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An Introduction to Bikram Yoga

Posted Aug 26 2011 4:39am

Hey hey all!

Today a big, juicy post dedicated to Bikram Yoga; my lover, my everything. I have recently introduced some close friends to Bikram yoga who all liked it very much from the beginning- and most of them are continuing to practice too! I also receive comments and emails practically daily of people who are either long-time Bikram enthusiasts, or total n00bs wanting to get started. So here a post to celebrate Bikram Yoga, learn about it’s roots and get deeper into all of the benefits. Enjoy!

The Origins of Bikram Yoga

Bikram Yoga originated in the 70S in India. Bikram Choudhury started practicing yoga for hours on end at the young age of 4 and soon became the national champion. He was undefeated for three years straight and then went off to train for marathons and weight lifting championships. It was during his weight training he injured his knee badly- the doctors told him he would never walk again.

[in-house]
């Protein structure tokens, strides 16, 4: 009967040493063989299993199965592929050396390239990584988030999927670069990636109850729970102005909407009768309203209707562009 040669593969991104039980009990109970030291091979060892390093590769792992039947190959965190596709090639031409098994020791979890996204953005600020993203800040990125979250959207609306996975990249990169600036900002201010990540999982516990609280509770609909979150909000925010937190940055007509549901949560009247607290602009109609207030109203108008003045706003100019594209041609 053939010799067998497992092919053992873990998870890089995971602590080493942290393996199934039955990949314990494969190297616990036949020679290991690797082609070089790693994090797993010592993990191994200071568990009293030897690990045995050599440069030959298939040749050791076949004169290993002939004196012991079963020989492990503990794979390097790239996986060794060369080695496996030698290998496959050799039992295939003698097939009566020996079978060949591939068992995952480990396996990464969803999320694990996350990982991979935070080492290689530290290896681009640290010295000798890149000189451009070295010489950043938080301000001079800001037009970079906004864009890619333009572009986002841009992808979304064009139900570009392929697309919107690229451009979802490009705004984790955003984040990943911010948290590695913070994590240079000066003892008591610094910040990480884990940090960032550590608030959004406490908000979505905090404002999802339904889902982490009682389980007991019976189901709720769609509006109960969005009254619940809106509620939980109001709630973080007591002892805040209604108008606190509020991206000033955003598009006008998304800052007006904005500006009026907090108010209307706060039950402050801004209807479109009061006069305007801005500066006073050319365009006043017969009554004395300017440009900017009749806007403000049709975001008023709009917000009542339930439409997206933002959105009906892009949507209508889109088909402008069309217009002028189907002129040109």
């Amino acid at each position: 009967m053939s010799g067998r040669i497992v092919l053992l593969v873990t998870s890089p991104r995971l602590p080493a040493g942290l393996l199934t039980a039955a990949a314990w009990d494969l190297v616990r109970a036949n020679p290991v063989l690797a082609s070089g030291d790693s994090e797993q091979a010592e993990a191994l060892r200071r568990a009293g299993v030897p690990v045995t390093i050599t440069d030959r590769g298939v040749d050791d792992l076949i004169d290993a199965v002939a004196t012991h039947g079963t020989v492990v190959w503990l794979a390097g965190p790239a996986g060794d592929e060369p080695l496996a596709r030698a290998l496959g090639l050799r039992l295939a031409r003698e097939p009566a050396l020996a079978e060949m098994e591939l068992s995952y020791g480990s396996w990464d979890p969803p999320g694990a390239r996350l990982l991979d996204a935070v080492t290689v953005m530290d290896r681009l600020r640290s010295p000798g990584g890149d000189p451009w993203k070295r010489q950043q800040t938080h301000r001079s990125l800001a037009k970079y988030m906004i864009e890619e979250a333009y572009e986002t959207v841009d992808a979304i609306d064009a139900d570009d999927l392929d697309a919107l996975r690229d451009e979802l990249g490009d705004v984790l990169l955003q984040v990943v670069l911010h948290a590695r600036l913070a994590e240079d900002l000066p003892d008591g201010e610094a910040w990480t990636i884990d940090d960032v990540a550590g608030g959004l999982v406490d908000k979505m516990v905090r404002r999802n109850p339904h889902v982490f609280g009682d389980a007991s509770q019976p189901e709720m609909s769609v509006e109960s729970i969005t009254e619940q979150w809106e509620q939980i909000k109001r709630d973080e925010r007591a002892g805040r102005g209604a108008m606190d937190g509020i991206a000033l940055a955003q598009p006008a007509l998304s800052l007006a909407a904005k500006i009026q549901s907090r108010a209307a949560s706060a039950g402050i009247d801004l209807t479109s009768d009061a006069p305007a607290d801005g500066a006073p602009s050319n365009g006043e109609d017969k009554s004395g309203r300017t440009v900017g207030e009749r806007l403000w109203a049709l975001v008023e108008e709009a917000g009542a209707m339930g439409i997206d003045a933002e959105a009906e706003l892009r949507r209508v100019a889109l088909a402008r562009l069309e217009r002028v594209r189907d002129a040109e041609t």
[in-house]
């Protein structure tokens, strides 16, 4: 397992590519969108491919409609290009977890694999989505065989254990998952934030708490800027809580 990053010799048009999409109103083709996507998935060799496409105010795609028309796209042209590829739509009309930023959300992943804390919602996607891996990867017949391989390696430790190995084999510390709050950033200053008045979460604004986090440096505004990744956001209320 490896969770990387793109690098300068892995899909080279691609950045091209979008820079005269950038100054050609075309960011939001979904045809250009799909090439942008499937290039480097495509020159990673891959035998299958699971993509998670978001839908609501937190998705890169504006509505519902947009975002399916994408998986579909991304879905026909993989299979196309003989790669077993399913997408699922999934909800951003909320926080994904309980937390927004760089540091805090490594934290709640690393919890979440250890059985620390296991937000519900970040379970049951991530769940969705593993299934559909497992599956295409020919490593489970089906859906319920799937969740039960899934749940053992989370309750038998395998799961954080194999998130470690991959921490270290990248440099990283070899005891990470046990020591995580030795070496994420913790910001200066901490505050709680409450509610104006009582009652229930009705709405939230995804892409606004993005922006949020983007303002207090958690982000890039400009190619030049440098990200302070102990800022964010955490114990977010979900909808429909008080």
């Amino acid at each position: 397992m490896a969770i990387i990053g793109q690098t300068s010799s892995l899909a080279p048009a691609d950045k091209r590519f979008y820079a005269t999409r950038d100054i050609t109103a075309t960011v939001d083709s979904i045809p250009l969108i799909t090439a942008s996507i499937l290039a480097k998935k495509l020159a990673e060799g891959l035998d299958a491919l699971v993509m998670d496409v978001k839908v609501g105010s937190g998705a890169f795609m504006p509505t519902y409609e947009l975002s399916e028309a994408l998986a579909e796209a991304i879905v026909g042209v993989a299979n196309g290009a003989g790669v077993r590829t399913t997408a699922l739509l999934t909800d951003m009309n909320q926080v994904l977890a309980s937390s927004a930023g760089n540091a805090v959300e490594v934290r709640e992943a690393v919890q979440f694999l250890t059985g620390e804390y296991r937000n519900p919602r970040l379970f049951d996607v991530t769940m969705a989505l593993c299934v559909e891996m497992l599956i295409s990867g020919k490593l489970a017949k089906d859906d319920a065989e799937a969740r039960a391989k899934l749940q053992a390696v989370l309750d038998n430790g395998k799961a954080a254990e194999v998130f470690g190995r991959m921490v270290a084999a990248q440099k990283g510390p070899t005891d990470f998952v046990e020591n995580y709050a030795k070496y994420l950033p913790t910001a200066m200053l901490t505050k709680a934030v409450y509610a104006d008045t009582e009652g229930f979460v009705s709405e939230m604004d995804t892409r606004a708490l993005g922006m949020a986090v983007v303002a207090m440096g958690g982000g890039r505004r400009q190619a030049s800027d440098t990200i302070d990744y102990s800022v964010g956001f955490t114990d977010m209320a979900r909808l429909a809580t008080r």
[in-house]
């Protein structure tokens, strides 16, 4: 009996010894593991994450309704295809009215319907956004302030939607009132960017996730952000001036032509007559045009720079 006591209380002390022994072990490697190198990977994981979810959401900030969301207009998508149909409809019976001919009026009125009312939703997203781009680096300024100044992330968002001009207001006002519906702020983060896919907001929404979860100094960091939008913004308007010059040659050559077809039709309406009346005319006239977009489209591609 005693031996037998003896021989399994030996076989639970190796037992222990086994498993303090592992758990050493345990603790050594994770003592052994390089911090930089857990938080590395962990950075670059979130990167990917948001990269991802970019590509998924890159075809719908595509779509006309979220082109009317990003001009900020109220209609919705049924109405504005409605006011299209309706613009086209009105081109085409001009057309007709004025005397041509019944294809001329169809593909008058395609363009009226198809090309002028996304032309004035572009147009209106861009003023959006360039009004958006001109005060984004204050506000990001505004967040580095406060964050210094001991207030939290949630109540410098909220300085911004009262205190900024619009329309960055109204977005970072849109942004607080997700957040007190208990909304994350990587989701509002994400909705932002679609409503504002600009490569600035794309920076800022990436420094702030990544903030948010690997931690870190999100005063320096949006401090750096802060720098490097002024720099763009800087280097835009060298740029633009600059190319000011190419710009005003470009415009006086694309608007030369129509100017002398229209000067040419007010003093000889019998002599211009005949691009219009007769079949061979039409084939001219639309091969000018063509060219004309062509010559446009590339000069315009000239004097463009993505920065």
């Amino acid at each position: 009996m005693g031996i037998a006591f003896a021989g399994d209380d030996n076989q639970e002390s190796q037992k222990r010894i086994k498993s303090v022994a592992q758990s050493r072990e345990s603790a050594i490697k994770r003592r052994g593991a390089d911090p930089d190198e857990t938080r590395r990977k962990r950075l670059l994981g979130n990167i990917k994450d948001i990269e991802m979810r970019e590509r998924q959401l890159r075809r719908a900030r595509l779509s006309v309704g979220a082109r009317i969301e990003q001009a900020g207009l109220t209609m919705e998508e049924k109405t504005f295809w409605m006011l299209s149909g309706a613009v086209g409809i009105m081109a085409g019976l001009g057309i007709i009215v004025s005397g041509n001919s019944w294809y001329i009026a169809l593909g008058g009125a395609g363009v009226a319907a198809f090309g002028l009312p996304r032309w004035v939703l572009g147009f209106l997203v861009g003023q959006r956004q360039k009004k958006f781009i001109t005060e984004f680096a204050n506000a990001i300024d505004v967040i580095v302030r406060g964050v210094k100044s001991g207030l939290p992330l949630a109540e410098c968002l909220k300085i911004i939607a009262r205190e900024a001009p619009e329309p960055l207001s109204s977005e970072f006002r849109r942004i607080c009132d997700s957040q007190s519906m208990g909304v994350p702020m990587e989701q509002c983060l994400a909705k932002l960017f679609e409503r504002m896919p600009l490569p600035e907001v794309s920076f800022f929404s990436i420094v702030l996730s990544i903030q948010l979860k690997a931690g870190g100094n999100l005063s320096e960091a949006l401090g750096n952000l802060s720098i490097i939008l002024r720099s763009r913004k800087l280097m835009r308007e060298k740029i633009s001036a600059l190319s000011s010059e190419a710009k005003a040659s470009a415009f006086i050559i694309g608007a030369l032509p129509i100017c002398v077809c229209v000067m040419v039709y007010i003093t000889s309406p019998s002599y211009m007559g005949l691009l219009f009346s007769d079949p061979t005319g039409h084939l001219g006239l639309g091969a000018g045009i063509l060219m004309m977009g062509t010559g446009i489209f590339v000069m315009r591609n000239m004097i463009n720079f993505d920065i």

Bikram returned to India to his guru Bishnu Ghosh, the younger brother of well renown yogi Paramahansa Yogananda, where Ghosh aided him in his recovery. After just 6 months of diligent Hatha Yoga practice, Bikram healed himself and could walk once again.

When word got out, the people of India lined up to be healed by Bikram and his master. When Bikram and Ghosh couldn’t keep up with the demand for their yoga therapy, Ghosh send Bikram off to open schools and teach other Yogi’s their particular Yoga series, so that more and more people could benefit from it. Today, hundreds of schools worldwide have opened their doors and are officially trained by Bikram Yoga’s Teacher Training.

What is Bikram Yoga?

Bikram Yoga is a series of 26 postures and 2 breathing exercises derived from the traditional Hatha yoga, and created to prevent and treat physical ailments of all kinds. Each of the 26 postures has a distinct purpose for being included in the 90 minute series. Bikram Yoga is practiced in a room that is heated to 105F (~40C) and very moist. This because it warms up your body and enables you to stretch much deeper than you normally would.

Bikram Yoga is more about the physical body than it is about spirituality, although it can be a very enlighting experience, to say the least.